YouTube is a popular site to share and watch videos, but a recently posted video showed the dark side to the Web site.
Eight teenagers from the Lakeland, Fla., area were involved in a taped beating of another female classmate, which was posted on YouTube.
Teens in the Augusta area gave their opinion on the issue.
"It's absolutely crazy," said Jessie Stouder, 18, a senior at Greenbrier High.
Meredith Thomason, 16, a sophomore at John S. Davidson Fine Arts School, agreed: "It is crazy someone would do that to another person, and then have the nerve to post it for everyone else to see."
Posting acts of violence or illicit activity on sites such as MySpace or YouTube seems to give some people a sick sense of pride.
"The Internet can be a great resource, but it can also be a dangerous outlet for people who abuse it," said Mitchell Hauff, 16, a sophomore at Lakeside High School.
How much of a dangerous outlet could the Internet be?
"I think the Internet has encouraged people to do things that will get them attention online. Some of those things can dangerous and violent," Meredith said.
Jessie agreed, saying, "Everyone wants bragging rights."
The question is, though: Is the Internet sparking bad behavior among teens, or has the location of the bad behavior just moved from frat houses and locker rooms to the World Wide Web?
The Internet isn't the only form of technology that is affecting the way teens see things, Meredith said. Still:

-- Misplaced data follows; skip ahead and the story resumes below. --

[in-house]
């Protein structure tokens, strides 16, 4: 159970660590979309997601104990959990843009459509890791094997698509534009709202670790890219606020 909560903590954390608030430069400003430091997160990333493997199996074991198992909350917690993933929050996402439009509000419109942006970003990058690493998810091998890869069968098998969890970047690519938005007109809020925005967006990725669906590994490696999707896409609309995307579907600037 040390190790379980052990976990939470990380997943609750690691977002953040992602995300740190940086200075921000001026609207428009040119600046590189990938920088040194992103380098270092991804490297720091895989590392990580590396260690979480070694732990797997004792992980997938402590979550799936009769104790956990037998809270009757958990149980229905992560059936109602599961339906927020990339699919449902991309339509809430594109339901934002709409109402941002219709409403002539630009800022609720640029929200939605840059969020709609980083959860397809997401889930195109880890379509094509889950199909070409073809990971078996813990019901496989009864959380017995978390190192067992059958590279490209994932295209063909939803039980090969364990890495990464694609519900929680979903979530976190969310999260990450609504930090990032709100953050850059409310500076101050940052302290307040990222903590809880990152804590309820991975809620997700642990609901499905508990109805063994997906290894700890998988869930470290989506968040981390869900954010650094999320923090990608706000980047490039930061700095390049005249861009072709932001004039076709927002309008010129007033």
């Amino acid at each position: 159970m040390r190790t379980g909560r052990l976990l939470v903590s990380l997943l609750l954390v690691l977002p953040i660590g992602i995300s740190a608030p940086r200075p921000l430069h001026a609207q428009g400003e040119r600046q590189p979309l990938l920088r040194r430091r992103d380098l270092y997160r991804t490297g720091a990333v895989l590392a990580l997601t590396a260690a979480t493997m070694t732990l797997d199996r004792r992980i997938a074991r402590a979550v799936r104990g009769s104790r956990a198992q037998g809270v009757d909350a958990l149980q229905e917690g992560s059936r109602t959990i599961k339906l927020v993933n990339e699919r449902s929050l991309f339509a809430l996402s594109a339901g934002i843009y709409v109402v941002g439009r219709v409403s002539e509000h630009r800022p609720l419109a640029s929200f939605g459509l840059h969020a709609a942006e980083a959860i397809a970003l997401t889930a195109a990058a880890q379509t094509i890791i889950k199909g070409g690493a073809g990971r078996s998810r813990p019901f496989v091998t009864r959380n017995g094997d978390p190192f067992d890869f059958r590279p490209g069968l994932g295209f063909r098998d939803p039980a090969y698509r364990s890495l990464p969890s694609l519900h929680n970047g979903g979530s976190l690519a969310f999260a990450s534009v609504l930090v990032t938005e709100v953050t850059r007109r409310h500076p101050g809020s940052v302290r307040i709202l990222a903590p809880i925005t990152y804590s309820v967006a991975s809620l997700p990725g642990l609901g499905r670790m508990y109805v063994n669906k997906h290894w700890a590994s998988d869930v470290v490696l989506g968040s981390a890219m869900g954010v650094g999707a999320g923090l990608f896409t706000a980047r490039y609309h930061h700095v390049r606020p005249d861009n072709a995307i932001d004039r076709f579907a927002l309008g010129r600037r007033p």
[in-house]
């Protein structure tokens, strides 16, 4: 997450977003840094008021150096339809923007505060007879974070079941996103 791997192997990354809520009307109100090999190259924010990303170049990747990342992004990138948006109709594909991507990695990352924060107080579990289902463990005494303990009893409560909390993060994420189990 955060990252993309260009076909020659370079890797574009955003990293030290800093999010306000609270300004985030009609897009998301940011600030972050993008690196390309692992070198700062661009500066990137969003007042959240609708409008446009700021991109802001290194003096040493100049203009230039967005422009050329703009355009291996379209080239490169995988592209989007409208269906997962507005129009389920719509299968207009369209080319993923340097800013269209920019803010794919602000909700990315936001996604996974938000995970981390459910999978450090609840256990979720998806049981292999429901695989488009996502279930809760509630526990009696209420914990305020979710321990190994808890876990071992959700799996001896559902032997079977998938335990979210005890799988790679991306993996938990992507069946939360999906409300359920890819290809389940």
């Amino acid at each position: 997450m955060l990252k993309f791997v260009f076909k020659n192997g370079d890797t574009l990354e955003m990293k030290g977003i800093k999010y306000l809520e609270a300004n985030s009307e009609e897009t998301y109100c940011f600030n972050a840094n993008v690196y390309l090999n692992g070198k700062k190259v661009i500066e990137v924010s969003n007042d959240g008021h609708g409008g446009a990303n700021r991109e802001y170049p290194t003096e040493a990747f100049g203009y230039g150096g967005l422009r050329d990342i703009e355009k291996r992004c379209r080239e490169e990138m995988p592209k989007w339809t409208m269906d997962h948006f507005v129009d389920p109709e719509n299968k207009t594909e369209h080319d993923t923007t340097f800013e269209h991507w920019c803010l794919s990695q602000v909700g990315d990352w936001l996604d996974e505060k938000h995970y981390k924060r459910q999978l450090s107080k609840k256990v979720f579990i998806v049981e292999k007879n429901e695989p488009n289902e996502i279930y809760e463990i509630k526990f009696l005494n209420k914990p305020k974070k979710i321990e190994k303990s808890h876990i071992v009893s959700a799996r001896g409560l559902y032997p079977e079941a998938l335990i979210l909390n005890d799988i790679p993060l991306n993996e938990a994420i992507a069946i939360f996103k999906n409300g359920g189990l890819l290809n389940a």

"I think that violence and the Internet are directly correlated. Especially now, kids are watching random, unrated videos online at an early age, and they're learning from them. It's teaching them this is how most people act, and that sticks with them."
Jessie said the issue lies more with TV and video games than the Internet.
Either way, teens agreed that technology's impact on the way people act is growing.
Some teens think this YouTube incident isn't the last we'll see of Internet abuse.
"And it's something that won't happen just once," said Samantha Shore, 17, a junior at Greenbrier High.
When it comes to fitting the punishment with the crime, teens had differing opinions.
The teenagers involved in the beating, ranging from 14 to 18 years old, were set to be tried as adults, which could earn them life sentences.
"I think they're kids who made a stupid, cruel mistake. So don't try them as adults, because they're not. Therapy? Yes. Long-term jail? No," Jessie quipped.
Samantha said some sort of therapy is what those teenagers need, but she wouldn't mind if they could cool their heels in a jail for some time, "This incident is not something you can just let it go."
Michael Ryan is a sophomore at Greenbrier High School.